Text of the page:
The accurate reporting of medical diagnoses is essential in providing quality, modern healthcare. Medical Billing & Coding Specialists are highly trained to use ICD-10 codes during essential reporting processes. Healthcare providers everywhere employ Medical Billing & Coding Specialists for the uninterrupted care of patients. Carol McDonald is the Program Director for Medical Billing & Coding at MedQuest College in Lexington and Louisville. “As medical terminology and new technology come out, ICD-10 will change,” says McDonald when describing advancements in healthcare. The way healthcare professionals provide treatment depends upon continued research and reporting. New research means new codes and procedures.
Medical Coding Education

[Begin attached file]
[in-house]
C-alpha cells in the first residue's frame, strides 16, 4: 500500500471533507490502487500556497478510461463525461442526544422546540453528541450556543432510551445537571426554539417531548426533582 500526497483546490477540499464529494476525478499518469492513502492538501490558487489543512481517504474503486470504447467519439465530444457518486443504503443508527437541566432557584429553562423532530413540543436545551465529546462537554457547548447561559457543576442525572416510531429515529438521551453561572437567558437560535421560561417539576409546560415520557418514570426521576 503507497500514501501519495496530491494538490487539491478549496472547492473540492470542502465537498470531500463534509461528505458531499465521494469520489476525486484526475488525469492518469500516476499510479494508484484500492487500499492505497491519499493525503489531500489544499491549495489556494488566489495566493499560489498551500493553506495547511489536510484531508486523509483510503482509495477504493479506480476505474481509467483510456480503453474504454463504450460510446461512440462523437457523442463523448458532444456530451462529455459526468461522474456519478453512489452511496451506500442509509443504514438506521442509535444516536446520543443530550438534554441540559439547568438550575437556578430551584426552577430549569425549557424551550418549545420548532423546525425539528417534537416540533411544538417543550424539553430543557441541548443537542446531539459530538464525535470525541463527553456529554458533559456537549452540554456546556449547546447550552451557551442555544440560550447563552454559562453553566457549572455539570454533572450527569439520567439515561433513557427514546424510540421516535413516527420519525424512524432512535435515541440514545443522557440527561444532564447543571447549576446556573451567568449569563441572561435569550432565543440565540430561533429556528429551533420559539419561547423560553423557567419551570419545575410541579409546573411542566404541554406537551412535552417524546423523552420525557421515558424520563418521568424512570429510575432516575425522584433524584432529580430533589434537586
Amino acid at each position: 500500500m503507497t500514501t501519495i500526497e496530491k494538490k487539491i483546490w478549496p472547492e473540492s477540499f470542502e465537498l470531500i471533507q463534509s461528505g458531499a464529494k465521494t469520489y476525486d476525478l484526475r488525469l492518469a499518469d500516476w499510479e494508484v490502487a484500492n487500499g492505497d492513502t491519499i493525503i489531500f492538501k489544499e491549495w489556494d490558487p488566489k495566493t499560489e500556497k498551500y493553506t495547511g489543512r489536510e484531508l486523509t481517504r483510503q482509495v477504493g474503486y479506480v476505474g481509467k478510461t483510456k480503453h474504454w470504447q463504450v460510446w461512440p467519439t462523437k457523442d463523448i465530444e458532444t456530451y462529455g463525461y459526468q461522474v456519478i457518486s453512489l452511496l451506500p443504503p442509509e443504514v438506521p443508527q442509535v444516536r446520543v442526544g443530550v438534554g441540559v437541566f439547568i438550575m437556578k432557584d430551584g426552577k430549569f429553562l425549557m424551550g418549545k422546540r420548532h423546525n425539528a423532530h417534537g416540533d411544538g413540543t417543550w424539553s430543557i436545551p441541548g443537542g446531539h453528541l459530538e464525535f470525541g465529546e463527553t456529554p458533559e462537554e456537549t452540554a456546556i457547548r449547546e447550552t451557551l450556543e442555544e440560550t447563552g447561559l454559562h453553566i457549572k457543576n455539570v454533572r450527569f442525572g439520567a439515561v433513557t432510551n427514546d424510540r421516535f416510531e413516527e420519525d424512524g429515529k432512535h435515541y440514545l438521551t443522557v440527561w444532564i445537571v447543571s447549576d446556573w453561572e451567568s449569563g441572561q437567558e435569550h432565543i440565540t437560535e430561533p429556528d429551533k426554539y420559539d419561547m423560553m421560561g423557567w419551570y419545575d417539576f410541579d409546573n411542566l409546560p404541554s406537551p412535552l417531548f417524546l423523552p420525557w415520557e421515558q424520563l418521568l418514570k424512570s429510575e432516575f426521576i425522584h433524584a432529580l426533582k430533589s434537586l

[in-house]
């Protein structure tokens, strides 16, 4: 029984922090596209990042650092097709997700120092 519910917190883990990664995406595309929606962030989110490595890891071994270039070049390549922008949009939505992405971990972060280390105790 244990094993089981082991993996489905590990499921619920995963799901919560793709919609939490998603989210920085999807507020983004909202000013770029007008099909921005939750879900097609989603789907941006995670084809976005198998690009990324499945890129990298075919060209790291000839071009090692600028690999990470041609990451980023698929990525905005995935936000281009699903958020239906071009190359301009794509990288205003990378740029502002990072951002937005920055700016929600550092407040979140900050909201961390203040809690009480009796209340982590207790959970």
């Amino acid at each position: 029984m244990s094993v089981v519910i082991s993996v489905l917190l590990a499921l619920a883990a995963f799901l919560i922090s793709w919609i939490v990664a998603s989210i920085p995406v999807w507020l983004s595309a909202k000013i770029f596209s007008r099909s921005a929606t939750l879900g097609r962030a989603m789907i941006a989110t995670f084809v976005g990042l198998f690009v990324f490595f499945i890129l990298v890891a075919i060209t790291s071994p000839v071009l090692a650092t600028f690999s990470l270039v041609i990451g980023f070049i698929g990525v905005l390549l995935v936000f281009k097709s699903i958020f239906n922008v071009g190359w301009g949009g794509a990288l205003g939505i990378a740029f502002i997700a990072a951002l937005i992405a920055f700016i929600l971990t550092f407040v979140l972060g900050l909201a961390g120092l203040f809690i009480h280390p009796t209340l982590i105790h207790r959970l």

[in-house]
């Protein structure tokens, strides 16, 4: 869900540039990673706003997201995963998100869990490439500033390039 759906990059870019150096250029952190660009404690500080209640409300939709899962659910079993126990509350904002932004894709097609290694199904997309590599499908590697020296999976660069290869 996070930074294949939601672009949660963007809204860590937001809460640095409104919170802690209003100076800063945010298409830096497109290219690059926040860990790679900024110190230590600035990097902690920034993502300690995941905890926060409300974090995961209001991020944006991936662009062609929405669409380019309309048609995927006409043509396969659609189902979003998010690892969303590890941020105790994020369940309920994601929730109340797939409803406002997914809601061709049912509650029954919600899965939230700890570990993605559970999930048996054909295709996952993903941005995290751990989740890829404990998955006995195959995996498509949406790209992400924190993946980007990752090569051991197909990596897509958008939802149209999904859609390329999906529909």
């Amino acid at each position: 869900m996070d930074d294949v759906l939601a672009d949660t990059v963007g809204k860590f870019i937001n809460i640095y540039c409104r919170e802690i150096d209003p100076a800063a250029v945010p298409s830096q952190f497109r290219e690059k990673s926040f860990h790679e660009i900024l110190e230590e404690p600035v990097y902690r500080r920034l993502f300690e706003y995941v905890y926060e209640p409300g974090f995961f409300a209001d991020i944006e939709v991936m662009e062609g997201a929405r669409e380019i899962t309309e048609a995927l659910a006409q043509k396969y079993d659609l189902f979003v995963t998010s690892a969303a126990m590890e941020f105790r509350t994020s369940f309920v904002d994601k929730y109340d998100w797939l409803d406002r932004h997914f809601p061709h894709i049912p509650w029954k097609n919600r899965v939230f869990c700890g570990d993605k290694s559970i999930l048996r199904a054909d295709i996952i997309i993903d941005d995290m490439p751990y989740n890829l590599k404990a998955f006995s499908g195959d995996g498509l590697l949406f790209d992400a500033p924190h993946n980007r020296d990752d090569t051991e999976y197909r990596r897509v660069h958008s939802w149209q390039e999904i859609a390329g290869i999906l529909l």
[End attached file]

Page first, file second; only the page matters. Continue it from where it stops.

According to Carol McDonald, Medical Billing & Coding Specialists are the “gatekeepers to the finance world in terms of medical charges and billing.” McDonald describes her experience as a Medical Billing & Coding Specialist as “truly life changing.” Health insurance companies, hospitals, doctors offices and other providers rely on the expertise of coding specialists like Carol McDonald at MedQuest College. Preparing people to work in the modern healthcare field is no small task. Training begins with a robust foundation of medical knowledge. “We want you to have that foundation,” says McDonald of her program at MedQuest College. She built her Billing & Coding classes with terminology training in mind. “You need to understand the structure of the body, you need to understand its functions.”